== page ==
Mouse version of 3q29 deletion: insights into schizophrenia/ASD pathways

Emory researchers see investigating 3q29 deletion as a way of unraveling schizophrenia’s biological and genetic Read more

B cells off the rails early in lupus

Emory scientists could discern that in people with SLE, signals driving expansion and activation are present at an earlier stage of B cell differentiation than previously Read more

Head to head narcolepsy/hypersomnia study

At the sleep research meeting in San Antonio this year, there were signs of an impending pharmaceutical arms race in the realm of narcolepsy. The big fish in a small pond, Jazz Pharmaceuticals, was preparing to market its recently FDA-approved medication: Sunosi/solriamfetol. Startup Harmony Biosciences was close behind with pitolisant, already approved in Europe. On the horizon are experimental drugs designed to more precisely target the neuropeptide deficiency in people with classic narcolepsy type 1 Read more

Emory Clinical Cardiology Research Institute

Football metabolomics

Following on the recent announcement of the Atlanta Hawks training center, here’s a Nov. 2015 research paper from Emory’s sports cardiologist Jonathan Kim, published in Annals of Sports Medicine and Research.

Jonathan Kim, MD

Kim and colleagues from Emory Clinical Cardiovascular Research Institute studied blood samples from 15 freshman football players at Georgia Tech before and after their first competitive season. The researchers had the help of metabolomics expert Dean Jones. Kim has also previously studied blood pressure risk factors in college football players.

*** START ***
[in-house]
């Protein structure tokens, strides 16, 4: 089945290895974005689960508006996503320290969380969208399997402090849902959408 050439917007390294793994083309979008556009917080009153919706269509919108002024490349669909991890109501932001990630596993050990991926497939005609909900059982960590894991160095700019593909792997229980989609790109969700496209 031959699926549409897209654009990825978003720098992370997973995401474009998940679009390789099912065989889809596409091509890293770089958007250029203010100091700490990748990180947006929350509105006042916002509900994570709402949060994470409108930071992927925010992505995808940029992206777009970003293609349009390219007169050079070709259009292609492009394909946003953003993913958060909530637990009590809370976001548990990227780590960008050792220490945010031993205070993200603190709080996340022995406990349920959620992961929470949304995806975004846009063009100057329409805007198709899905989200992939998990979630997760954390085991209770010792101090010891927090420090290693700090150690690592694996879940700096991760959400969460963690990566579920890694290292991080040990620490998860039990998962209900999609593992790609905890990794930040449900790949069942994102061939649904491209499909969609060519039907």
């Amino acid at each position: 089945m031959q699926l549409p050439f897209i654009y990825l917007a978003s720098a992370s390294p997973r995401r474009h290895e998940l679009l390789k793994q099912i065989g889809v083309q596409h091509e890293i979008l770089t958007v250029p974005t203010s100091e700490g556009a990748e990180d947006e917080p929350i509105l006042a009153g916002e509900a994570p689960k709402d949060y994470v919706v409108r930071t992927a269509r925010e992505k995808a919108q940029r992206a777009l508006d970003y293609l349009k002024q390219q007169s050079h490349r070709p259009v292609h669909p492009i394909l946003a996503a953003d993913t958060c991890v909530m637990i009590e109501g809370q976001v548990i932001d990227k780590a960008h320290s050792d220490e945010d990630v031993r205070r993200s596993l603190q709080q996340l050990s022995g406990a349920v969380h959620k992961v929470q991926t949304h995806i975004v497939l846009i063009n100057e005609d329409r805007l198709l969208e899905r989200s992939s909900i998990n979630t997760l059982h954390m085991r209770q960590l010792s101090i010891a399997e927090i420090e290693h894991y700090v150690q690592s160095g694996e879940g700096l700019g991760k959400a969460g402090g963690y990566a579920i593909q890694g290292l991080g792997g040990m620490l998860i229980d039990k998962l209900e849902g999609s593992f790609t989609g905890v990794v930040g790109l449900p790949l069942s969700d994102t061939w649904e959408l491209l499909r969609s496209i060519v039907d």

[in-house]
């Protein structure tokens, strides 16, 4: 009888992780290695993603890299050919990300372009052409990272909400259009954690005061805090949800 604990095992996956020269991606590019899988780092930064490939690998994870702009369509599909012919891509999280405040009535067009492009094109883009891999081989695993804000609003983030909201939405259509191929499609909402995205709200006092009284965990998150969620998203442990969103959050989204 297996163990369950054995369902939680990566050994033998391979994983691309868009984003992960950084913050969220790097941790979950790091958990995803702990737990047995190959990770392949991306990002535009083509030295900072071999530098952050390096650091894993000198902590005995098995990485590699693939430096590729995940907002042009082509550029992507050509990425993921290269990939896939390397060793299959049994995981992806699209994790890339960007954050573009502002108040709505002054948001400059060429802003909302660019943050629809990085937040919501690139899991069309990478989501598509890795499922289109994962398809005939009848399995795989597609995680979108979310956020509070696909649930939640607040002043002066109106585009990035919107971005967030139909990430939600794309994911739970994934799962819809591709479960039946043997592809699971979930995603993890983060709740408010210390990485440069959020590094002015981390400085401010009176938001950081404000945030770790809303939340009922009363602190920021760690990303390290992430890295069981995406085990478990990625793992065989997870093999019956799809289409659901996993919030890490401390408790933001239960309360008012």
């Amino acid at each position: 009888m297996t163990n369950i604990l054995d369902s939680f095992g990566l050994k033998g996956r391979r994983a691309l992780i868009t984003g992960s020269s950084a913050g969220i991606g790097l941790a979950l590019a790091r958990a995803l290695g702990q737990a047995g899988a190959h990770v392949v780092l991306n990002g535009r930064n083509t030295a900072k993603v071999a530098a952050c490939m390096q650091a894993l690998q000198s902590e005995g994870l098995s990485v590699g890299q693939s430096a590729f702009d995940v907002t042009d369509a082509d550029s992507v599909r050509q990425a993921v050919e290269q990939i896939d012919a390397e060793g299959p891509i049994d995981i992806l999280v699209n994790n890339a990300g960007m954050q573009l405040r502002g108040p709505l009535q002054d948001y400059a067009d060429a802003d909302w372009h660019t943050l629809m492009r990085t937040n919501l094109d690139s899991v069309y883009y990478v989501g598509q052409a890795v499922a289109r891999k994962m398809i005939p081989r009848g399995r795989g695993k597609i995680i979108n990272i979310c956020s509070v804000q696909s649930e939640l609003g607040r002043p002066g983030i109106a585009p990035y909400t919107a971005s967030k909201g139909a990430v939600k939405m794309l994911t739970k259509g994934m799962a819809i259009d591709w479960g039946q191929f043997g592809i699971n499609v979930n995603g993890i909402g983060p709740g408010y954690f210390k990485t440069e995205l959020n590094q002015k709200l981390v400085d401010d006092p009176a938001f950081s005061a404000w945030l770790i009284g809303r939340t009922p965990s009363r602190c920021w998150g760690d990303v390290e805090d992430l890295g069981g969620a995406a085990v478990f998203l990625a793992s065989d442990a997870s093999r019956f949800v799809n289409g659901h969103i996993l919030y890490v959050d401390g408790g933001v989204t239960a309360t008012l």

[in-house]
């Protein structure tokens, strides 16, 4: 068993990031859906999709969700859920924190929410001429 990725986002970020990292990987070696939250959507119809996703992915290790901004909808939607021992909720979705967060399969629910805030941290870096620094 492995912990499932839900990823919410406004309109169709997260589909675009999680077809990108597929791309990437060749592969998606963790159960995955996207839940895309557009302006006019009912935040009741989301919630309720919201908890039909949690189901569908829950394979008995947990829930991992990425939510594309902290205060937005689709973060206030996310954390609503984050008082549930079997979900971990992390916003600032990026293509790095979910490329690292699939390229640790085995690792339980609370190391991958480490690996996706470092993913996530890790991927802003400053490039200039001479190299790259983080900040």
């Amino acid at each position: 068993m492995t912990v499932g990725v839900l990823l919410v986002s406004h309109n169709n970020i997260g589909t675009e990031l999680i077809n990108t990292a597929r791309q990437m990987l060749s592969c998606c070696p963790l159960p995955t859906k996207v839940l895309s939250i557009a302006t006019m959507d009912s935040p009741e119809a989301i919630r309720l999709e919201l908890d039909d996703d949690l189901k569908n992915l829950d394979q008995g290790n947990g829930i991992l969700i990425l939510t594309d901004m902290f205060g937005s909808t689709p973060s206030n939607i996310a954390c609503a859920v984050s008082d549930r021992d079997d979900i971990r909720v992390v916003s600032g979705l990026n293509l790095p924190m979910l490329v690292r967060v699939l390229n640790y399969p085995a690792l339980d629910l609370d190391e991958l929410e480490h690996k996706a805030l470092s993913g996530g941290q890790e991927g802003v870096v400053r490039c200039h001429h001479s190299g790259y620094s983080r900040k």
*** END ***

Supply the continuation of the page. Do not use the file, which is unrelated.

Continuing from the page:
On average, football players’ resting heart rate went down significantly (72 to 61 beats per minute), but there were no significant changes in body mass index or blood pressure. The research team observed changes in players’ amino acid metabolism, which they attribute to muscle buildup.

This finding may seem obvious, but imagine what a larger, more detailed analysis could do: start to replace locker room myths and marketing aimed at bodybuilders with science. This was a small, preliminary study, and the authors note they were not able to assess diet or nutritional supplementation. Read more

Posted on by Quinn Eastman in Heart Leave a comment

Leslee Shaw explains coronary artery calcium scoring

On Thursday, cardiology researcher Leslee Shaw, PhD joined an exclusive club at Emory with her 2015 Dean’s Distinguished Faculty Lecture and Award.* Shaw is the co-director of Emory’s Clinical Cardiovascular Research Institute and research director of Emory Women’s Heart Center. Her lecture focused on the utility of coronary artery calcium (CAC) scoring in predicting cardiovascular disease.

Much cardiovascular risk research has focused on finding imaging or biomarker tests that can provide doctors with cost-effective decision-making power. One prominent question: should the patient take cholesterol-reducing statins? These tests should provide information above and beyond the Framingham Risk Score or its ACC/AHA update, which incorporates information about a patient’s age, sex, cholesterol/HDL, blood pressure and diabetes status.

CAC scoring is a good place to start, Shaw said, since it is a standardized, relatively inexpensive test that measures the buildup of calcium in atherosclerotic plaque, and the radiation dose is low compared with other cardiac imaging techniques. Read more

Posted on by Quinn Eastman in Heart Leave a comment